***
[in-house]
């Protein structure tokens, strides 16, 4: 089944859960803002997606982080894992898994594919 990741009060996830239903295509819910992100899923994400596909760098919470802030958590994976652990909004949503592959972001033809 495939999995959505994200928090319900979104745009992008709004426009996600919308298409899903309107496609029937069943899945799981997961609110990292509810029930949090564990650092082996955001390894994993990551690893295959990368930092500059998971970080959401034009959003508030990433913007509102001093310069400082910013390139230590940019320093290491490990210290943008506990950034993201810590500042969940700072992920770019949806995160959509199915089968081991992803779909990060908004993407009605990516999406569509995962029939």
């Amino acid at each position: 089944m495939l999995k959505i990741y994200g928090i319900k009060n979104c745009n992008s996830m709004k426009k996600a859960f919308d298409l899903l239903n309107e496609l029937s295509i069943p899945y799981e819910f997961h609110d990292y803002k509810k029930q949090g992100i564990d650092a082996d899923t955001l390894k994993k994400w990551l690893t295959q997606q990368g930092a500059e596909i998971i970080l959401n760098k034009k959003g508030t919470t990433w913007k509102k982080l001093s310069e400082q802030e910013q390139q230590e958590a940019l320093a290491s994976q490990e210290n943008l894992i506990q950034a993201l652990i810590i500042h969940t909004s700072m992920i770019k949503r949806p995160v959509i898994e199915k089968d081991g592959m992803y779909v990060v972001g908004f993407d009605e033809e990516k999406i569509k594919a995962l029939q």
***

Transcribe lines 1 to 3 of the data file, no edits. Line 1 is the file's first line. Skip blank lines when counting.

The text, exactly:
[in-house]
């Protein structure tokens, strides 16, 4: 089944859960803002997606982080894992898994594919 990741009060996830239903295509819910992100899923994400596909760098919470802030958590994976652990909004949503592959972001033809 495939999995959505994200928090319900979104745009992008709004426009996600919308298409899903309107496609029937069943899945799981997961609110990292509810029930949090564990650092082996955001390894994993990551690893295959990368930092500059998971970080959401034009959003508030990433913007509102001093310069400082910013390139230590940019320093290491490990210290943008506990950034993201810590500042969940700072992920770019949806995160959509199915089968081991992803779909990060908004993407009605990516999406569509995962029939």
């Amino acid at each position: 089944m495939l999995k959505i990741y994200g928090i319900k009060n979104c745009n992008s996830m709004k426009k996600a859960f919308d298409l899903l239903n309107e496609l029937s295509i069943p899945y799981e819910f997961h609110d990292y803002k509810k029930q949090g992100i564990d650092a082996d899923t955001l390894k994993k994400w990551l690893t295959q997606q990368g930092a500059e596909i998971i970080l959401n760098k034009k959003g508030t919470t990433w913007k509102k982080l001093s310069e400082q802030e910013q390139q230590e958590a940019l320093a290491s994976q490990e210290n943008l894992i506990q950034a993201l652990i810590i500042h969940t909004s700072m992920i770019k949503r949806p995160v959509i898994e199915k089968d081991g592959m992803y779909v990060v972001g908004f993407d009605e033809e990516k999406i569509k594919a995962l029939q």